On the other side of the Atlantic, the actor was considered the French Humphrey Bogart, crossed with James Dean …
The disappearance of the legend of French cinema has found a certain echo across the Atlantic. Even if Jean-Paul Belmondo has never really shot in Hollywood, he remains for Americans the actor of Jean-Luc Godard, the star ofBreathless, as much to say “New Wave icon“, as summed up soberly Entertainment Weekly. “A spectacular breakthrough in the industry, which allowed him to try everything afterwards, from blockbusters like Cartouche to arthouse films like Moderato Cantabile“.
For Deadline, Jean-Paul Belmondo was simply “one of the most emblematic French actors of the 20th centuryBut even more, seen from America, Bébel was above all “the embodiment of a certain French relaxation”, describe The Hollywood Reporter, which recalls that “the former boxer was a star of New Wave classics, then an action and Box Office star in the 1980s. ” THR goes on to say that in Hollywood, Jean-Paul Belmondo has often been considered the French Humphrey Bogart, crossed with James Dean. “With his boxer nose, shaggy haircut and smirk, he wasn’t the typical idol. He played characters who were often reckless tough guys …”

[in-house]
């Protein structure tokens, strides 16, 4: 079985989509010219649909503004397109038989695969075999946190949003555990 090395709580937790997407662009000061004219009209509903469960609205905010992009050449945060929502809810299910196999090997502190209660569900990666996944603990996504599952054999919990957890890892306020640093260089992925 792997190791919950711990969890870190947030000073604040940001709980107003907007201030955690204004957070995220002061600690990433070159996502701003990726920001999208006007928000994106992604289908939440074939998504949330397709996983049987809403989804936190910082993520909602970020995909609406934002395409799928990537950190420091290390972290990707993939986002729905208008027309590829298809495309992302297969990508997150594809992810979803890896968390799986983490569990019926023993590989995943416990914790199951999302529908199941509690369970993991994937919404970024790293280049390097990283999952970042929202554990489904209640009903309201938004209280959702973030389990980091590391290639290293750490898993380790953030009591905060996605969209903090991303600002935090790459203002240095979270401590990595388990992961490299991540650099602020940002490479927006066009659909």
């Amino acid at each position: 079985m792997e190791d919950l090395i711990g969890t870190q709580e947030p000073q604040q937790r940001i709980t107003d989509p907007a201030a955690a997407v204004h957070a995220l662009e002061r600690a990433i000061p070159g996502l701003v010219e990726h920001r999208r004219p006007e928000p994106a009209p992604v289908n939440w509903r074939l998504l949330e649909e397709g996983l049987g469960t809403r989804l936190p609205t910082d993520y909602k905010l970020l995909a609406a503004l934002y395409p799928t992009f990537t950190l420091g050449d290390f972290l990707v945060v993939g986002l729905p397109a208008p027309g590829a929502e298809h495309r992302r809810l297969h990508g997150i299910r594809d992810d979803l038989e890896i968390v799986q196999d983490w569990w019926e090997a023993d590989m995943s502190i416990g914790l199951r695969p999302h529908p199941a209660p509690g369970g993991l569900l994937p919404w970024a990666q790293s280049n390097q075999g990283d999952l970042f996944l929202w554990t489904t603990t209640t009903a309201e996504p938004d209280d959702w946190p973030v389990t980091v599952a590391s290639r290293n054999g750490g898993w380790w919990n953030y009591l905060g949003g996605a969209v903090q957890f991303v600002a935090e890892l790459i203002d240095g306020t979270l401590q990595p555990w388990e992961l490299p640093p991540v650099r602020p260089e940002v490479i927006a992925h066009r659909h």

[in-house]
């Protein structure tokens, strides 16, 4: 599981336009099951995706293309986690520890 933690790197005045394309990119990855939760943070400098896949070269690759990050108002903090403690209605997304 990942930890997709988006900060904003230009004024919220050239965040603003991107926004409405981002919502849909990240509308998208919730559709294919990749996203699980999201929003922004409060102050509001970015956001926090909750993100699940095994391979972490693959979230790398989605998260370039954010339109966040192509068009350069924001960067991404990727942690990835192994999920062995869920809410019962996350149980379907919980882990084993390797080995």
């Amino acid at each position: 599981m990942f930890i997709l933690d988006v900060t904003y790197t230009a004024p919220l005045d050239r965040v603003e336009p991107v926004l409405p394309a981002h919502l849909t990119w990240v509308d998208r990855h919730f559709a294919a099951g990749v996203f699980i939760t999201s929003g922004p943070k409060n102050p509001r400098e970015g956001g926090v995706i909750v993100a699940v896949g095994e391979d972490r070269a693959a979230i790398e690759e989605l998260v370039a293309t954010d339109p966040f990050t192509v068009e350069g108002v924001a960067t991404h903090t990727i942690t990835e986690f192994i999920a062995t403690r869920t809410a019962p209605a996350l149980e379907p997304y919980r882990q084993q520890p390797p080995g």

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The comparison with the two American icons of the 1950s comes up often in the articles of the US press. Thereby, Variety speaks of a character “charismatic and taciturn“, also close to a certain Marlon Brando. Like them,”he has proven to be able to perform in virtually any genre (…) Like Bogart, Belmondo has improved with age. He was never handsome, but his rough features aligned with character and his charm never completely disappeared (…) But unlike James Dean, who was a aimless rebel, the character of anti -hero camped by Belmondo was more existential, detached and irrecoverable. “
Uncle Sam’s media also notes that, despite his popularity and worldwide notoriety, Jean-Paul Belmondo never gave in to Hollywood sirens: “With such magnetism an American career could have been his, but he largely resisted studio productions and later in his life openly criticized Hollywood for its excessive dominance of movie screens in France.“, continues Variety, who insists on recalling that Bébel has often “openly criticized the American distributors who, according to him, were strangling French production by seizing all the available screens.“
Indiewire explains for his part that Belmondo was not opposed to the idea of making American feature films, “but he didn’t want to play the Frenchman on duty or a foil, seeing himself more as a dashing leader. He thus regularly turned down the roles offered to him in the United States.”
This did not prevent Jean-Paul Belmondo to acquire a certain aura in American culture, lastingly marking Spielberg and Tarantino, underlines Variety. And to be inspired by it too, to make action films in France, as in Hollywood, Soulgine Deadline, who concludes that Bébel “was a strong advocate of genre cinema, defending his popular films in the face of what he perceived as snobbery …”